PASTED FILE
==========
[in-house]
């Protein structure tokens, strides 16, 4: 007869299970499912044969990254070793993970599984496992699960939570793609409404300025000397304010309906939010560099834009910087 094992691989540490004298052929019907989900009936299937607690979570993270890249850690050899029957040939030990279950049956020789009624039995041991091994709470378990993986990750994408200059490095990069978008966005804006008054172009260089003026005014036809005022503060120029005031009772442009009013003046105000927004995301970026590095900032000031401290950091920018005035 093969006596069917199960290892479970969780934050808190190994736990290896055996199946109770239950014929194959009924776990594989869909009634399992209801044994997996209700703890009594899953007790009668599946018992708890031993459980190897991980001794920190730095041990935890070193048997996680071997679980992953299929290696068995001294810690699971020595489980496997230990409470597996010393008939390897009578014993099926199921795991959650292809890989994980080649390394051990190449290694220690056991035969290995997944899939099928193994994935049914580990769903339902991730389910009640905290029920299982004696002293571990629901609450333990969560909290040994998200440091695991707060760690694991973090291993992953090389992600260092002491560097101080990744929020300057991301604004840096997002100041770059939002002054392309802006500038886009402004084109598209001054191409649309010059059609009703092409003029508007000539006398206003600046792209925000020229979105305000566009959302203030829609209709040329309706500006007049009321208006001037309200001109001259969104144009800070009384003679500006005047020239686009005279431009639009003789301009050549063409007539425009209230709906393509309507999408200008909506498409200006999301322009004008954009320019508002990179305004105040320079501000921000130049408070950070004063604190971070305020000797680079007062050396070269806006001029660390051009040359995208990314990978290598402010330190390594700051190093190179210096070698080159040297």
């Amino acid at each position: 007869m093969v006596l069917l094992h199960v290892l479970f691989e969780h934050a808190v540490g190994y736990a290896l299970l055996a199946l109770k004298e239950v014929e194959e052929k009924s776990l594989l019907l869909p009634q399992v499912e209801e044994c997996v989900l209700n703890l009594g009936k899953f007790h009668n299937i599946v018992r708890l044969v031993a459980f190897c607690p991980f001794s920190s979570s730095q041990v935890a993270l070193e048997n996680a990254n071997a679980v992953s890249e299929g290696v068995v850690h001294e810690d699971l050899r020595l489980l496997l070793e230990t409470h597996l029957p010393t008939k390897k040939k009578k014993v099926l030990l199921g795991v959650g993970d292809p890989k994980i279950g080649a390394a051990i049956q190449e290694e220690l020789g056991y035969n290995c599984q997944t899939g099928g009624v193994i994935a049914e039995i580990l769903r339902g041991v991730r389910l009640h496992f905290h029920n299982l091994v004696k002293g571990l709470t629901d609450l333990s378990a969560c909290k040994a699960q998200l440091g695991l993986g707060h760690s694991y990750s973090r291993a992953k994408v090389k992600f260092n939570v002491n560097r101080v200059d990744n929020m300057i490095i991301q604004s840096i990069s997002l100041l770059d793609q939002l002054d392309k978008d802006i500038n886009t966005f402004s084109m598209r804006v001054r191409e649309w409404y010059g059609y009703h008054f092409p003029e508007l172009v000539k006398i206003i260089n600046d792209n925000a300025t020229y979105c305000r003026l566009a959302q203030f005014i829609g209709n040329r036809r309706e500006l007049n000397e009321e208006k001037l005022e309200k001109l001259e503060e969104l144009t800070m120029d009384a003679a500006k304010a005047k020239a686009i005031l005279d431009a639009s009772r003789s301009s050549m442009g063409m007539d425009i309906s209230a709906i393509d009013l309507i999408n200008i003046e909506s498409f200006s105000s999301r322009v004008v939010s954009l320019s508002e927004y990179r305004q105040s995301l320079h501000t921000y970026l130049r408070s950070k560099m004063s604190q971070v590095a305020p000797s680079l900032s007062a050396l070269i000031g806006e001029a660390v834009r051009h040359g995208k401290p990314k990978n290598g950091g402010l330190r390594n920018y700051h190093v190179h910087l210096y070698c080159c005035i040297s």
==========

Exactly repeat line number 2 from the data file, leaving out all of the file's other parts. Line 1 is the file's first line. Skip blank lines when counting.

């Protein structure tokens, strides 16, 4: 007869299970499912044969990254070793993970599984496992699960939570793609409404300025000397304010309906939010560099834009910087 094992691989540490004298052929019907989900009936299937607690979570993270890249850690050899029957040939030990279950049956020789009624039995041991091994709470378990993986990750994408200059490095990069978008966005804006008054172009260089003026005014036809005022503060120029005031009772442009009013003046105000927004995301970026590095900032000031401290950091920018005035 093969006596069917199960290892479970969780934050808190190994736990290896055996199946109770239950014929194959009924776990594989869909009634399992209801044994997996209700703890009594899953007790009668599946018992708890031993459980190897991980001794920190730095041990935890070193048997996680071997679980992953299929290696068995001294810690699971020595489980496997230990409470597996010393008939390897009578014993099926199921795991959650292809890989994980080649390394051990190449290694220690056991035969290995997944899939099928193994994935049914580990769903339902991730389910009640905290029920299982004696002293571990629901609450333990969560909290040994998200440091695991707060760690694991973090291993992953090389992600260092002491560097101080990744929020300057991301604004840096997002100041770059939002002054392309802006500038886009402004084109598209001054191409649309010059059609009703092409003029508007000539006398206003600046792209925000020229979105305000566009959302203030829609209709040329309706500006007049009321208006001037309200001109001259969104144009800070009384003679500006005047020239686009005279431009639009003789301009050549063409007539425009209230709906393509309507999408200008909506498409200006999301322009004008954009320019508002990179305004105040320079501000921000130049408070950070004063604190971070305020000797680079007062050396070269806006001029660390051009040359995208990314990978290598402010330190390594700051190093190179210096070698080159040297």